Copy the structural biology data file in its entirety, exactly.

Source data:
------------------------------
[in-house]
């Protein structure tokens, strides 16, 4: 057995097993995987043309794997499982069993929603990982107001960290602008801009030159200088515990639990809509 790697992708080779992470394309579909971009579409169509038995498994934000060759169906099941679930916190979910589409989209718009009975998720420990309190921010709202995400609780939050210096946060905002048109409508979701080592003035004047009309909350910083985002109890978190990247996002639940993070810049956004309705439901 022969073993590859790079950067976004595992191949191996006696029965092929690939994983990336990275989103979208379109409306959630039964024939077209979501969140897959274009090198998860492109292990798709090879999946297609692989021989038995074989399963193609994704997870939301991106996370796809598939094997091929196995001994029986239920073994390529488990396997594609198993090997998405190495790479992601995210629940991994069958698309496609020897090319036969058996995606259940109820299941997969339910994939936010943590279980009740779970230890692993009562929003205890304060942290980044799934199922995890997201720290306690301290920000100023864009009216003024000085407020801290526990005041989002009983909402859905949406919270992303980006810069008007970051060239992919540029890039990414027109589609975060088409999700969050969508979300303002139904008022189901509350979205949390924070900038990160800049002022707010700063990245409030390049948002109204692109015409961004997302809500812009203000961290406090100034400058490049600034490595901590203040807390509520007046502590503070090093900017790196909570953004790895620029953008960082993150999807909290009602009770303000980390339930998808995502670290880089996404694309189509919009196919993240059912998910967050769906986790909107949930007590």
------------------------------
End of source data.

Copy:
[in-house]
């Protein structure tokens, strides 16, 4: 057995097993995987043309794997499982069993929603990982107001960290602008801009030159200088515990639990809509 790697992708080779992470394309579909971009579409169509038995498994934000060759169906099941679930916190979910589409989209718009009975998720420990309190921010709202995400609780939050210096946060905002048109409508979701080592003035004047009309909350910083985002109890978190990247996002639940993070810049956004309705439901 022969073993590859790079950067976004595992191949191996006696029965092929690939994983990336990275989103979208379109409306959630039964024939077209979501969140897959274009090198998860492109292990798709090879999946297609692989021989038995074989399963193609994704997870939301991106996370796809598939094997091929196995001994029986239920073994390529488990396997594609198993090997998405190495790479992601995210629940991994069958698309496609020897090319036969058996995606259940109820299941997969339910994939936010943590279980009740779970230890692993009562929003205890304060942290980044799934199922995890997201720290306690301290920000100023864009009216003024000085407020801290526990005041989002009983909402859905949406919270992303980006810069008007970051060239992919540029890039990414027109589609975060088409999700969050969508979300303002139904008022189901509350979205949390924070900038990160800049002022707010700063990245409030390049948002109204692109015409961004997302809500812009203000961290406090100034400058490049600034490595901590203040807390509520007046502590503070090093900017790196909570953004790895620029953008960082993150999807909290009602009770303000980390339930998808995502670290880089996404694309189509919009196919993240059912998910967050769906986790909107949930007590």